Wiep Scheper

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Accumulation of misfolded proteins in the endoplasmic reticulum triggers a cellular stress response called the unfolded protein response (UPR) that protects the cell against the toxic buildup of misfolded proteins. Previously, we reported that UPR activation is increased in Alzheimer's disease (AD) patients. How the UPR relates to the pathological hallmarks(More)
Alzheimer’s disease (AD) is, at the neuropathological level, characterized by the accumulation and aggregation of misfolded proteins. The presence of misfolded proteins in the endoplasmic reticulum (ER) triggers a cellular stress response called the unfolded protein response (UPR) that may protect the cell against the toxic buildup of misfolded proteins. In(More)
Protein folding stress in the endoplasmic reticulum (ER) may lead to activation of the unfolded protein response (UPR), aimed to restore cellular homeostasis via transcriptional and post-transcriptional mechanisms. ER stress is also reported to activate the ER overload response (EOR), which activates transcription via NF-κB. We previously demonstrated that(More)
The unfolded protein response (UPR) is a stress response activated upon disturbed homeostasis in the endoplasmic reticulum (ER). Previously, we reported that the activation of the UPR closely correlates with the presence of phosphorylated tau (p-tau) in Alzheimer's disease (AD). As well as increased presence of intracellular p-tau, AD brains are(More)
Pontocerebellar hypoplasia type 2 (PCH-2; MIM 277470), an autosomal recessive neurodegeneration with fetal onset, was studied in six autopsies with ages at death ranging between 1 and 22 years. Three patients were distantly related. A case of olivopontocerebellar hypoplasia (OPCH; MIM 225753) was studied for comparison. Typical findings are: short(More)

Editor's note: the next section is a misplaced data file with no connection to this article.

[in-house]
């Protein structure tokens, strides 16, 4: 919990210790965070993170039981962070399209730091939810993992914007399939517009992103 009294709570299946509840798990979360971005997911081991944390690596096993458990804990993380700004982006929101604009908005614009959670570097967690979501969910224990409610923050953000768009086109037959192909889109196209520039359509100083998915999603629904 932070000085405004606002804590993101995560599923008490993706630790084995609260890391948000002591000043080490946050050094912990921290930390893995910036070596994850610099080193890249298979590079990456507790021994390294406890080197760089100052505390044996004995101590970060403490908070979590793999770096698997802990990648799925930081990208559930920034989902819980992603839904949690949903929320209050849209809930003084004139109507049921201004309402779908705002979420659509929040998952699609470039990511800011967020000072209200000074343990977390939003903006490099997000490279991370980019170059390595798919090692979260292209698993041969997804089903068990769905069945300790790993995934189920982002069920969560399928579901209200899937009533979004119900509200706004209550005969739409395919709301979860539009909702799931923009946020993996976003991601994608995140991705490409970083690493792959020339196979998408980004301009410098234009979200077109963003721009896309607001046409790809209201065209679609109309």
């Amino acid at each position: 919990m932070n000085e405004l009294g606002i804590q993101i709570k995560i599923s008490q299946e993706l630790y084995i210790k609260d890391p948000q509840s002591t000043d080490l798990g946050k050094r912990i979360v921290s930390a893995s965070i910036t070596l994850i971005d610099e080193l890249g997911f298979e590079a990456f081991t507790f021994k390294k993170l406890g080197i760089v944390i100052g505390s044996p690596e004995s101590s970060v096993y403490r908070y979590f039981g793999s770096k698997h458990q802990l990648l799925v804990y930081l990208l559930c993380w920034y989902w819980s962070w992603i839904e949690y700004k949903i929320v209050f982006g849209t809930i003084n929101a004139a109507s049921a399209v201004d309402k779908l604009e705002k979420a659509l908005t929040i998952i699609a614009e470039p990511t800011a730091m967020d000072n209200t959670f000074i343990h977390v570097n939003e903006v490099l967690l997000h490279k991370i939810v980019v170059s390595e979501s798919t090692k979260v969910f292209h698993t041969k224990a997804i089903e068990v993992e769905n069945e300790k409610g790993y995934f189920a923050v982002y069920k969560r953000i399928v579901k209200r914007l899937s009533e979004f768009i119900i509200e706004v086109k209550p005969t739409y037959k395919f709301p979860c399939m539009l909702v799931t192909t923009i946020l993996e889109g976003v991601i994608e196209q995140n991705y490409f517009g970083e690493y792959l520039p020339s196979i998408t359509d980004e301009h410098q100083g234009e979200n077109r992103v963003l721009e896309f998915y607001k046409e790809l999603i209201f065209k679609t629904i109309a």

The unfolded protein response (UPR) is a stress response of the endoplasmic reticulum (ER) to a disturbance in protein folding. The so-called ER stress sensors PERK, IRE1 and ATF6 play a central role in the initiation and regulation of the UPR. The accumulation of misfolded and aggregated proteins is a common characteristic of neurodegenerative diseases.(More)
The endoplasmic reticulum (ER) is involved in the folding and maturation of membrane-bound and secreted proteins. Disturbed homeostasis in the ER can lead to accumulation of misfolded proteins, which trigger a stress response called the unfolded protein response (UPR). In neurodegenerative diseases that are classified as tauopathies, activation of the UPR(More)
Neurodegenerative disorders are often characterized by the aggregation and accumulation of misfolded proteins (e.g. Alzheimer's disease, Parkinson's disease, Amyotrophic lateral sclerosis). Aggregated proteins are very toxic to cells in culture and both in vitro and in vivo there is overwhelming evidence that these aberrant proteins are key players in(More)
A common characteristic of neurodegenerative diseases like Alzheimer's disease (AD), Parkinson's disease (PD) and Huntington's disease (HD) is the accumulation of protein aggregates. This reflects a severe disturbance of protein homeostasis, the proteostasis. Here, we review the involvement of the two major proteolytic machineries, the ubiquitin proteasome(More)
Alzheimer's disease (AD) is characterized by the aggregation and subsequent deposition of misfolded beta-amyloid (Abeta) peptide. Previous studies show that aggregated Abeta is more toxic in oligomeric than in fibrillar form, and that each aggregation form activates specific molecular pathways in the cell. We hypothesize that these differences between(More)